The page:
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  An Unencrypted Look at FileVault
Subject:   FileVault performance tax
Date:   2003-12-20 07:14:57
From:   anonymous2
Response to: FileVault performance tax

would all that overhead in the kernal be the same that let's OSX run all sorts of business and creative apps that linux people would droll over?

Sorry. just trying to keep things in perspective here. I just am remembering linus's crying about how apple "monolithic (or was it the other type of kernal) was "crap". Ummm linus, linux is good for a server and that's about it unless you are a übergeek that just likes to fiddle. What good is a leaner kernal to normal users if it doesn't run the apps they want or need?

Bck on topic. I've used FV on my dual 2gig g5. I would agreee with the author. if you do "business" type work. then use it. If you do "creative" type work you may not want to.

i've heard of improvments in 10.3.1 and 10.3.2 and i only have experience with 10.3

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Showing messages 1 through 4 of 4.

  • FileVault performance tax
    2003-12-21 15:03:51  tychay [View]

    It's the other way around. NT and Darwin have a microkernel and Linux has a monolithic. Not too sure if it is a big issue anymore since many of the advantages of a ukernel have been incorporated in Linux, very few things take advantage of the inherent advantages of a ukernel ("Classic" old Windows compatibility), and the slowdown of a ukernel vs. a monolithic gets marginalized as applications get more complex. (Certainly not an "order of magnitude" like the original flamebait claims.)

    Honestly, if Darwin were so slow, then why is the #3 fastest supercomputer using it? Certainly there are Linux drivers for the G5 now--heck, 64-bit support is now standard in kernel 2.6.

    BTW, Linux is far good for more than just a server. It makes the core of many excellent operating system distributions. It is an excellent and rapidly improving embeddable operating system (in fact, I think it will overtake WindowsCE at the rate its going). It now has even hooks for the beginnings of a serious real-time operating system.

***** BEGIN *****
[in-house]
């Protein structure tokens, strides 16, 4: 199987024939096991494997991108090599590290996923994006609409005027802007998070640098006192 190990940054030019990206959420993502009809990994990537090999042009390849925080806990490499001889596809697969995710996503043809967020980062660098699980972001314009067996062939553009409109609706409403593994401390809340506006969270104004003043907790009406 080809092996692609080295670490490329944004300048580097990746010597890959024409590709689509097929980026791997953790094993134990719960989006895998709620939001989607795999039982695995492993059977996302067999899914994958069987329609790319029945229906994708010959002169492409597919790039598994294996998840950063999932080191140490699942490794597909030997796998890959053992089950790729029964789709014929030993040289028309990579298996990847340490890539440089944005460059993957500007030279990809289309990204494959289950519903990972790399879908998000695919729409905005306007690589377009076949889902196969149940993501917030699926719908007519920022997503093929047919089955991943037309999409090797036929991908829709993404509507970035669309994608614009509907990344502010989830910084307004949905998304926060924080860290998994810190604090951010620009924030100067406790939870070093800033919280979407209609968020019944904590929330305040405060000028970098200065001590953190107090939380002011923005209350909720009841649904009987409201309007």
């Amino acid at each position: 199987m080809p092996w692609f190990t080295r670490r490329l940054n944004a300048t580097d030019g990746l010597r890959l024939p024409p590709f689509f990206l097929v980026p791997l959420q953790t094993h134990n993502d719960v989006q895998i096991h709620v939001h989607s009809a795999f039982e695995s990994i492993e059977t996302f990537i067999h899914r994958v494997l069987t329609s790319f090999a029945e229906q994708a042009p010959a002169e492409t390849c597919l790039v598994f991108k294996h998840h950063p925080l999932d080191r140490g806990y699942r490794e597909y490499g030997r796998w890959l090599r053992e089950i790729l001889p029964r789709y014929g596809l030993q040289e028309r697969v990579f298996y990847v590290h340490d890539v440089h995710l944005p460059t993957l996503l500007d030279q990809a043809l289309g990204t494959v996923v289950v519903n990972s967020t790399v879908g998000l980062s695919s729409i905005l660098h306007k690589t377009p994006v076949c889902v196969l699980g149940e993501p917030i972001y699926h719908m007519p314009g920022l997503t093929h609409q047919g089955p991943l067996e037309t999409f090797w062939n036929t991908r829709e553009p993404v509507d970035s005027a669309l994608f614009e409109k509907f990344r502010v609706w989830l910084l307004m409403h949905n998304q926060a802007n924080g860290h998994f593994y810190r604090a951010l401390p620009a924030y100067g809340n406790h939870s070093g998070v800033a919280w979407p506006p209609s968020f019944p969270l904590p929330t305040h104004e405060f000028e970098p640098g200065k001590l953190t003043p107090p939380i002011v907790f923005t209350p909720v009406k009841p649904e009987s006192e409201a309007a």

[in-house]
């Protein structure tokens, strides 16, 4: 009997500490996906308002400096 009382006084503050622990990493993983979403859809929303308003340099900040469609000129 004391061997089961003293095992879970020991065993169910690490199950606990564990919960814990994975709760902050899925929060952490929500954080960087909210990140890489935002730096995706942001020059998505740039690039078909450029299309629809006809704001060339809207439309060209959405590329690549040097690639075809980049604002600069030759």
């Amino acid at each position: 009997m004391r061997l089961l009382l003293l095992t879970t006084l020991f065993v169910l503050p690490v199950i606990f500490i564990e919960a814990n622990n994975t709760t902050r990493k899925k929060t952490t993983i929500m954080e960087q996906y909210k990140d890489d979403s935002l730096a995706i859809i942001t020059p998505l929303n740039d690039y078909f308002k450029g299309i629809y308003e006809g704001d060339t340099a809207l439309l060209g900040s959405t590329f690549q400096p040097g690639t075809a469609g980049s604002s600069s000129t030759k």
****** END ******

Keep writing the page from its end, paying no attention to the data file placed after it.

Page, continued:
• FileVault performance tax
      2003-12-26 21:19:45  anonymous2 [View]

      I can't comment on NT but the original CMU and OSF Mach are ukernels, Apple xnu is not in the true sense. The FreeBSD "server" is not a real Mach server but bolts directly onto Apple's own variant of Mach so there is really no major slowdown there. Nevertheless, there is some overhead with making BSD system calls. Depending on what you want to do, task_self() might be more appropriate than getpid(). I'm also not sure how you actually timed the system calls. FYI, there are no release-quality kernels that will leave you with a working G5 Linux system, there is no accelerated OpenGL on NVIDIA cards and ppc64 64-bit Linux is not in any sense standard in kernel 2.6. Linux probably makes a poor choice if you want to do anything serious on your (Apple) ppc. As for the TLB overhead etc. pick up a good book on computer architecture and the ppc user manuals: the code for managing the TLB is very standard (read: same) across any operating system that will run on the ppc.
      • FileVault performance tax
        2004-09-29 17:52:42  rhigginbo [View]

        Interesting Link:

      • FileVault performance tax
        2004-09-29 17:48:11  rhigginbo [View]

        Industry research shows that most of the performance difference related to Linux and OSX are impacted mostly by HFS+ performance and TCP/IP throughput. Gnosis Software (a Linux-oriented company) has performed Linux benchmarks which detail the primary differences in performance.

        (Not sure what release of OSX or which version [server or client] was used. But, this benchmark is a good point for discussion.)